• 27 national debates on subjects where the national politicians have given substantial powers to the EU;
  • EU-level debates on those same topics, held in languages foreign to most Europeans, using jargon almost none of them understand, carried out by the elites from each country with the requisite language skills and EU policy background;
  • and damned little communication between the two levels, exacerbated by national journalists deserting Brussels.

Seen in this light, the accusation that Brussels is distant, out of touch and too powerful is pretty easy to understand.

In this light, the ‘bridging’ concept I’ve been exploring for a few years now seems more and more essential. But that takes people and time, particularly if the bridging bloggers (for want of a better term), have to bridge both language barriers and national contexts.

Bring on the machines

In this context, machine-aided translations starts looking pretty useful. Most Eurobloggers I know use Google Translate to quickly get an idea of what any given blog post is about, but this is the tip of the iceberg.

Google Translate is great, in that it exists and it’s free. Recently I’ve been discussing the state-of-the-art with researchers in this field, and the good news is that this is a field with a lot ahead of it: subject-specific translation engines which can be continuously ‘trained’ using human translations and proofreading feedback are now coming online as SaaS.

When combined with federated search and semantic tools, it’s enough to get your head spinning. Watch this space…

And as for Belgium?

Only a complete idiot would make a prediction, so here goes.

The Powers That Be will stitch together something, and then bicker for years over institutional reform.

Sound familiar?

Now, where’s that razor …

 

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Comments

  1. Mathew, I also grow a beard… But would suggest more practical ideas to solve the Belgian crisis, focused on what Belgium residents could achieve:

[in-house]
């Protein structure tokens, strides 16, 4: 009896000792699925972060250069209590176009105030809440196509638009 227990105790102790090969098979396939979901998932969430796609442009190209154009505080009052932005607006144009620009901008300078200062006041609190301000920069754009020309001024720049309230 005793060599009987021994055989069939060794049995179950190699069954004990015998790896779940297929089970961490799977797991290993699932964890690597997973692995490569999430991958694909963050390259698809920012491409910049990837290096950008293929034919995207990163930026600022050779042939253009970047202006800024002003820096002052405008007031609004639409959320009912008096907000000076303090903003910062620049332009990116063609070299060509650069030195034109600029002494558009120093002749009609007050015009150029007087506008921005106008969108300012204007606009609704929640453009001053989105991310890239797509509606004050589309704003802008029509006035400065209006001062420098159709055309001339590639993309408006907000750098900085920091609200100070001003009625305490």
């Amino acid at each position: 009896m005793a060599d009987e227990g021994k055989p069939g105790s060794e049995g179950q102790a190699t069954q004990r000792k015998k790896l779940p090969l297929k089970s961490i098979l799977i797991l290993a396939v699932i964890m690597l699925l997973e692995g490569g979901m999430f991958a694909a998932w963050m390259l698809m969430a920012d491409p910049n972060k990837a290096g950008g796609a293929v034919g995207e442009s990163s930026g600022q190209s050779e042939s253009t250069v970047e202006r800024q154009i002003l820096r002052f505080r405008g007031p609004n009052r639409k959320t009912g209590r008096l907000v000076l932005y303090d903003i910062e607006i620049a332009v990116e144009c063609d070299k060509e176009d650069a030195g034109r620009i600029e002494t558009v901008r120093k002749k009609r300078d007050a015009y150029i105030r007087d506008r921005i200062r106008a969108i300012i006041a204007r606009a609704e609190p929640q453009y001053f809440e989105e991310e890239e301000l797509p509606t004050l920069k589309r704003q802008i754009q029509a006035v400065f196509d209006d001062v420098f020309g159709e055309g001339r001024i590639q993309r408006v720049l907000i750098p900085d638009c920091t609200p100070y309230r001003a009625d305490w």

http://euroman.blogactiv.eu/2010/07/21/21-juillet-pour-la-belgique-moderne-vote-des-expatries-ecoles-multilingues-a-bruxelles/

    You might like the main point:
    ‘Expats love Belgium: they chose it! ”

    And also, if not us, then at least our kids learning the national languages. Simple, but important.

    Cheers,

    Christophe

  2. Agree with the ideas in your post. My kids go to Belgian schools, and I’d like to think that would have been the case had I been able to afford the elite schools anyway.

    What did you think of David Mekkaoui’s comment to your post regarding making Brussels a European district? This is a commonplace in federal countries (Washington, DC; Canberra, ACT …), and would enable Brussels’ residents – Belgian natives and expats – to take their city’s destiny into their own hands. The chances of Flanders allowing it, however, seem slim to say the least.

  3. I think the voting issue you raise is the biggest problem. Politicians have no vested interest in represnting the whole country and all of its citizens and will calculate the impact of any potential compromise on the ballot box.

    It is ironic that in a country where people are legally obliged to vote, elected representative are not legally obliged to form a government.

  4. Yep, the regionalisation of the political parties made today’s impasse inevitable, where regionally-elected politicians, representing primarily language-based communities, have to form a federal government.

    Without country-wide political parties, you won’t have country-wide political debates, or a country-wide polity. So you get back-room stitch-ups at best, rather than proper democratic processes.

    The parallels with the EU are clear. How many people voting in European elections actually feel they are part of a European polity, engaged in a European debate?